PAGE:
T-Mobile offers free Pokémon Go data for a year, but not everyone is happy about it
T-Mobile keeps on giving the people what they want.
By Ian Paul
PCWorldJul 15, 2016 6:14 am PDT
Earlier this week we reported that Pokémon Go was eating the world, and in the last few days the augmented reality game has taken another big bite. The craze has hit such heights that you can now filter locations on Yelp based on whether or not a Pokéstop is nearby. Seriously.
Not wanting a good fad to go to waste, T-Mobile’s getting in on the action with an offer that should bring a smile to every trainer’s face. Late Thursday, the company announced it would offer free data for a year for all customers’ Pokémon Go sessions. The offer only applies to data consumption from using the Pokémon Go app.
T-Mobile isn’t just giving away the free data automatically, however. Any T-Mobile customer that wants to go around town Pokémongering for free first needs to download the T-Mobile Tuesdays app. Then, on Tuesday, July 19, you can claim the gift of free PokéData. If you miss out on the free data deal this Tuesday, it will be available in the app every Tuesday until August 9, 2016.
The upcoming T-Mo Tuesday includes a bunch of other Pokémon-themed deals. Pokémaniacs can get a free Lyft ride (up to $15) in order to get to a new PokéStop or Gym, because why get sore legs from walking when you can ride around in style?
There’s also the usual Wendy’s Frosty for free, but this time it’s to “fuel up your hunting trip.” T-Mobile is also offering 50 percent off select mobile accessories, including portable power packs and chargers. Even if you don’t play Pokémon Go getting a half-price charger is a great deal—especially if you have one of the more power-hungry Android phones out there.
Finally, T-Mobile is offering a bunch of giveaways, including 250 prizes of $100 in PokéCoins, and five Pokémon Gohunting trips to anywhere in the U.S.
Not a big deal
The free data’s a crowd-pleasing deal, and it probably won’t take much out of T-Mobile’s pocket. It appears the game isn’t eating up that much bandwidth to begin with, as reported earlier by The Wall Street Journal. Pokémon Go usage is somewhere in the region of 5 to 10 megabytes per hour. If you have a 2GB data cap you’d have to play around 200 hours every month (around 7 hours per day) to hit it.
Problem for net neutrality?
The bigger issue around the new deal isn’t how much data you can save, but whether T-Mobile’s offer violates net neutrality.
Critics are already arguing that it does. Net neutrality is the basic concept that no single type of Internet traffic should be prioritized over another. The Federal Communications Commission began enforcing its own version of net neutrality rules in early 2015, and they were recently upheld by the United States Court of Appeals for the District of Columbia Circuit.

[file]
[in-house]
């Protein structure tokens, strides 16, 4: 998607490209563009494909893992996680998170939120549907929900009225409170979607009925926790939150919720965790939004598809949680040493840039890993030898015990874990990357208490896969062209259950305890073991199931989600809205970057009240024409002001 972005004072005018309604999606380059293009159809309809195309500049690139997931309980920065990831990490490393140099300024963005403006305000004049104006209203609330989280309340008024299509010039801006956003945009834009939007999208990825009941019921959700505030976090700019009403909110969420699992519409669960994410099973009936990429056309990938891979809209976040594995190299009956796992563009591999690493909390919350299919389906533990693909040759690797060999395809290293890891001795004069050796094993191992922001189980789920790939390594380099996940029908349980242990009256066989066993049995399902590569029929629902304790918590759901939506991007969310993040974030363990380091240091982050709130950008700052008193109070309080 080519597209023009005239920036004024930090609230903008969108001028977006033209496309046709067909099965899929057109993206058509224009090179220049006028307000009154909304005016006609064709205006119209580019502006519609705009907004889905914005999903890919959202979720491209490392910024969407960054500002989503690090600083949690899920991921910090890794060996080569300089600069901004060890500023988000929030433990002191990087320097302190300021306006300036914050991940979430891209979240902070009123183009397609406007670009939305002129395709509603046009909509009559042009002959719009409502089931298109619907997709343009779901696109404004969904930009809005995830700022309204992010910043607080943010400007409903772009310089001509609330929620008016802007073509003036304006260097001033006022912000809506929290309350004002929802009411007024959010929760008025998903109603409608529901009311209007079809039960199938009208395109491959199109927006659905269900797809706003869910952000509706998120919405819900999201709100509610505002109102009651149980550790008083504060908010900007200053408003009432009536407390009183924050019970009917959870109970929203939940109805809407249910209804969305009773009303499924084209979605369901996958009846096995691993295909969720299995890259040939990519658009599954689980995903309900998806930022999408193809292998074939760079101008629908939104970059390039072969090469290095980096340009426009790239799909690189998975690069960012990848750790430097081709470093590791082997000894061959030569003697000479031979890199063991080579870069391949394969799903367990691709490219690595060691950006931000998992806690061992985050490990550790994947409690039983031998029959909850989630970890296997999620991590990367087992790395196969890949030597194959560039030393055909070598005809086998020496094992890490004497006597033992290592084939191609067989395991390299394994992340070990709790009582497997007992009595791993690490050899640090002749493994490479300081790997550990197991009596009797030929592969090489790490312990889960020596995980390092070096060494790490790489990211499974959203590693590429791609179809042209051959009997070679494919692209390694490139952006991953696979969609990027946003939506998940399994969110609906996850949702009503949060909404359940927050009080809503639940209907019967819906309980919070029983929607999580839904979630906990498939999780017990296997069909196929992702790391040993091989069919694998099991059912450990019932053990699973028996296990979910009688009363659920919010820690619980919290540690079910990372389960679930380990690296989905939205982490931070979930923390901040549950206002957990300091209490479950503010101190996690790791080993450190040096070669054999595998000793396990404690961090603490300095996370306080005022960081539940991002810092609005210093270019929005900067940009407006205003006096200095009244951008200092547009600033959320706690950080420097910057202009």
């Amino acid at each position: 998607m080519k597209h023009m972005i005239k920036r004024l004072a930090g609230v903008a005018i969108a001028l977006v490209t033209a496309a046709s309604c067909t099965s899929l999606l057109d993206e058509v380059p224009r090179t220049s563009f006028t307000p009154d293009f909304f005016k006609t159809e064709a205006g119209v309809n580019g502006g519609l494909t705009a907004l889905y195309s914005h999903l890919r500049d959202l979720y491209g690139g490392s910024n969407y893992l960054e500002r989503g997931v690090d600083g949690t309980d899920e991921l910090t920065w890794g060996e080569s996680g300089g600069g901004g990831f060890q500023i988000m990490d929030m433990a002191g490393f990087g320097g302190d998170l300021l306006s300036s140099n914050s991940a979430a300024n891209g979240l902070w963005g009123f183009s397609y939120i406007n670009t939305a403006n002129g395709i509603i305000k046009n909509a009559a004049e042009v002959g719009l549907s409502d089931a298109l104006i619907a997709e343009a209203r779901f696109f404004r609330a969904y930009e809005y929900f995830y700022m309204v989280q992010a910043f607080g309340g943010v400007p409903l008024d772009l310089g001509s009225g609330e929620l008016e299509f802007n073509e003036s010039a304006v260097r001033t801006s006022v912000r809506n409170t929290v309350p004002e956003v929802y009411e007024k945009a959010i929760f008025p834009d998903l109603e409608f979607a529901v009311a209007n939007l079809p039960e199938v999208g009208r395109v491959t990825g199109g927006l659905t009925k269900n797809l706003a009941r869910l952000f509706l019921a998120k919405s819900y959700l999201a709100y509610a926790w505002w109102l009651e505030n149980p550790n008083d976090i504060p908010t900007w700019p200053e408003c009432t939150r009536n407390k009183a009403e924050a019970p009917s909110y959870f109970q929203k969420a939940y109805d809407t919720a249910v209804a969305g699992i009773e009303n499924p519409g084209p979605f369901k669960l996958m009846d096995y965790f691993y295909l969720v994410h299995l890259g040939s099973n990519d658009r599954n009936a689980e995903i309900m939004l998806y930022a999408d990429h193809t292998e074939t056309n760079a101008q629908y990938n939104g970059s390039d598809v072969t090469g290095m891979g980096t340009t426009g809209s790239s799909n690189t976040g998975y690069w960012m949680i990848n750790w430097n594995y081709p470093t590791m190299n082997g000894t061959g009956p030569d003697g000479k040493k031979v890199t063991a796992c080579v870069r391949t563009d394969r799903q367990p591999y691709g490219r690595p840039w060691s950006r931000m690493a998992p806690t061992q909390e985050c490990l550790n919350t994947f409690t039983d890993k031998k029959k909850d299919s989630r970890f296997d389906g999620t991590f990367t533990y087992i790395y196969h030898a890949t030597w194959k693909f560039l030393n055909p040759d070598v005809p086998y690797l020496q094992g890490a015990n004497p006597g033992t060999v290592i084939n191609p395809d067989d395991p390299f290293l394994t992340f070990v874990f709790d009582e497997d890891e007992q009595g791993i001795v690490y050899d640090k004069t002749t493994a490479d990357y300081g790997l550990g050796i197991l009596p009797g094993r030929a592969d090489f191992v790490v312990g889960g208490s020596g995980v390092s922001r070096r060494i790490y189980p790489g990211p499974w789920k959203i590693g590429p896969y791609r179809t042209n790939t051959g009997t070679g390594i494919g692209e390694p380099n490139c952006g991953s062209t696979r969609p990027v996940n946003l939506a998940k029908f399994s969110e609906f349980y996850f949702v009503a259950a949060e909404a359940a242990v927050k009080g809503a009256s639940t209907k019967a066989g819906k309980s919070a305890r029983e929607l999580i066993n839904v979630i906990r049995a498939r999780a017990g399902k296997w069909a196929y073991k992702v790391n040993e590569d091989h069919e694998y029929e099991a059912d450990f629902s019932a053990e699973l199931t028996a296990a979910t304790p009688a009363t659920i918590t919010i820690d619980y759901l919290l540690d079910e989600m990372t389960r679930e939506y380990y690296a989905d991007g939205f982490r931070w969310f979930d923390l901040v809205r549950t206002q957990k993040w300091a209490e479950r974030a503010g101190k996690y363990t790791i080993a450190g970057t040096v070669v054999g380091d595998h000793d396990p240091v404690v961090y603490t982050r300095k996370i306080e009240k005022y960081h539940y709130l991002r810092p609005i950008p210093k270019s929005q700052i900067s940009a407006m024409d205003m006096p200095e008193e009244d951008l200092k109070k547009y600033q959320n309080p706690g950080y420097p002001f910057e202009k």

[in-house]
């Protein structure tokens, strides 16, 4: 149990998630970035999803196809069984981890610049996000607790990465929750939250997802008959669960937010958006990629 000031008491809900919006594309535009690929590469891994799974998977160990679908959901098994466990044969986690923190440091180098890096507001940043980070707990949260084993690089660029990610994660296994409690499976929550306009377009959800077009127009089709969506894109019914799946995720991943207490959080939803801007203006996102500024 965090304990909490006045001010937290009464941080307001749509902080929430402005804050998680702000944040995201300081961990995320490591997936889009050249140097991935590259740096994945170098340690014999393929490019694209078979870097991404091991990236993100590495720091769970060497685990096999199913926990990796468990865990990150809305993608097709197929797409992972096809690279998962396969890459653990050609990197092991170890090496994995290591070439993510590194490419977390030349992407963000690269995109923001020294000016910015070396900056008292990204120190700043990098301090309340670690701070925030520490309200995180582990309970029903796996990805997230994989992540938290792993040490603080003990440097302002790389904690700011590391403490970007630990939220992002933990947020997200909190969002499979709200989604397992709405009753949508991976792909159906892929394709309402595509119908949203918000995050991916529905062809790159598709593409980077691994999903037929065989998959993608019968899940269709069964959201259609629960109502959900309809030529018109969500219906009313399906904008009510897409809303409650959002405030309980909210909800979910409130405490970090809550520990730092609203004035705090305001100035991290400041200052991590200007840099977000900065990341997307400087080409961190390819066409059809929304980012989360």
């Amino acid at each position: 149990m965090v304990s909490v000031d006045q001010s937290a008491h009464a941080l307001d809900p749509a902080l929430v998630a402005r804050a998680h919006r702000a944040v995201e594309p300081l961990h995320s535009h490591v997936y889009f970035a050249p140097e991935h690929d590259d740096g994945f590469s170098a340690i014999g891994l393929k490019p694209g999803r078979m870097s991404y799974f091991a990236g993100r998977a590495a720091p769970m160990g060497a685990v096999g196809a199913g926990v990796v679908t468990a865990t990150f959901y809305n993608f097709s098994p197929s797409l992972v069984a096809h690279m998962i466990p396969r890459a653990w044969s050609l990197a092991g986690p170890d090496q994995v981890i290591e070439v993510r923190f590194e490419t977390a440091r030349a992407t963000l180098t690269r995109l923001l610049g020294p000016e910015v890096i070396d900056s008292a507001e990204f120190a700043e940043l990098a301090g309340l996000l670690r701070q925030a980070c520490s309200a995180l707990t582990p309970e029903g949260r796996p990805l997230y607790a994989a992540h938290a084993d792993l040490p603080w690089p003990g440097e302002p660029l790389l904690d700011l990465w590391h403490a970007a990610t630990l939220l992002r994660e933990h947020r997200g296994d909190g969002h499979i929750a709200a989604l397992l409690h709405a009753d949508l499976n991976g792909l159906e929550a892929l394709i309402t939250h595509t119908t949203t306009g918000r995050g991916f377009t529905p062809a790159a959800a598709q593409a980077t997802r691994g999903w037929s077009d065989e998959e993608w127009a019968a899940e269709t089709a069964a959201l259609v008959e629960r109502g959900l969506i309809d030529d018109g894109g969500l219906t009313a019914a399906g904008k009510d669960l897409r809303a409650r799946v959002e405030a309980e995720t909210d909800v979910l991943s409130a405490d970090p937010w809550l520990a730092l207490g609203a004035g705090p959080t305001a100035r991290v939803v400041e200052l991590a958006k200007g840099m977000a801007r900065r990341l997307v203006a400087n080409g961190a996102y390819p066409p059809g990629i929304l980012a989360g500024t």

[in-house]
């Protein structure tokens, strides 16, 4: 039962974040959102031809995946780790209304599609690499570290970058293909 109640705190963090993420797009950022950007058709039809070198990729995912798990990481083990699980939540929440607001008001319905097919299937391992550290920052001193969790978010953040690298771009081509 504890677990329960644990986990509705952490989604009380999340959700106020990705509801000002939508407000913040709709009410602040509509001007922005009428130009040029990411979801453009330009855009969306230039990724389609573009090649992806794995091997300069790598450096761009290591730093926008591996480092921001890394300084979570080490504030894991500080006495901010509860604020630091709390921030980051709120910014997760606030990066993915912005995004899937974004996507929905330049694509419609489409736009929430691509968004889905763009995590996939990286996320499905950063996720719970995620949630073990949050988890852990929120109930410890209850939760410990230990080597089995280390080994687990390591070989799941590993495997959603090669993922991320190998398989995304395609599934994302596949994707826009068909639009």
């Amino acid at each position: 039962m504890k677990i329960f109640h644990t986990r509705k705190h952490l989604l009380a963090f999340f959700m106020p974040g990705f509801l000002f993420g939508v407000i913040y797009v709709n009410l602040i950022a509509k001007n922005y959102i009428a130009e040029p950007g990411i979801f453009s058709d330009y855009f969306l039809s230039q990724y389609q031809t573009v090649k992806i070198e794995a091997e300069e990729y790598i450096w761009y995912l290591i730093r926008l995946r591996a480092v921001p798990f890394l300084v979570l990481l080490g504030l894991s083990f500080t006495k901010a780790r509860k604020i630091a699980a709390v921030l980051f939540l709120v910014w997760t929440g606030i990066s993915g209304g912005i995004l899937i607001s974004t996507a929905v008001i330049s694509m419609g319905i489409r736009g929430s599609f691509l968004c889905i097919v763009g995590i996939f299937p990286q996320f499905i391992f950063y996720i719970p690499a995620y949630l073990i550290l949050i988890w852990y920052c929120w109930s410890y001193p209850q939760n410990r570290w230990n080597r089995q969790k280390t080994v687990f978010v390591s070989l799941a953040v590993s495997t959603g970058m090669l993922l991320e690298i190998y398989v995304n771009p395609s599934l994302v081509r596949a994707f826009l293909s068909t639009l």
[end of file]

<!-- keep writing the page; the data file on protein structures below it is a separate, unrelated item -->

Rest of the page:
If you look at the FCC rules, T-Mobile’s PokéMarketing doesn’t quite break them, but it arguably violates the spirit of net neutrality.
The FCC’s rules are designed to prevent mobile and broadband providers from blocking, throttling, or offering paid prioritization for specific content. Under the rules, Comcast can’t charge extra to get faster, higher-quality video streams from Hulu, for example.
But T-Mobile isn’t really doing anything like that. It’s not letting you hit Pokémon Go‘s servers any faster than other games, it’s not throttling your access to Pokémon Go or other content, and it’s not blocking similar games. It’s just not charging you for data usage when you play Pokémon Go—a tactic known as zero-rating.
The problem, some critics say, is that by not charging for Pokémon Go you are effectively making it more expensive to play other games online. While Pokémon Go is free, other games that need an Internet connection will hit your data bucket, which could make people shy away from them when they can get Pokémon Go data for free.
Going further, that could then put T-Mobile in a position to become a gatekeeper of sorts where it gets to choose what data gets through for free and what doesn’t—at least for its customers. That’s a problem with zero-rating that the Electronic Frontier Foundation pointed out earlier in 2016.
Right now, however, the arguments against T-Mobile’s promotion are all about what could happen as a result, but there’s not yet a lot of demonstrable harm.
There is a chance that T-Mobile’s Pokémon promotion could get dinged by the FCC, but the company hasn’t really suffered any serious repercussions over its much larger free video streaming program, Binge On. So don’t expect to see any repercussions from Pokémon Go.
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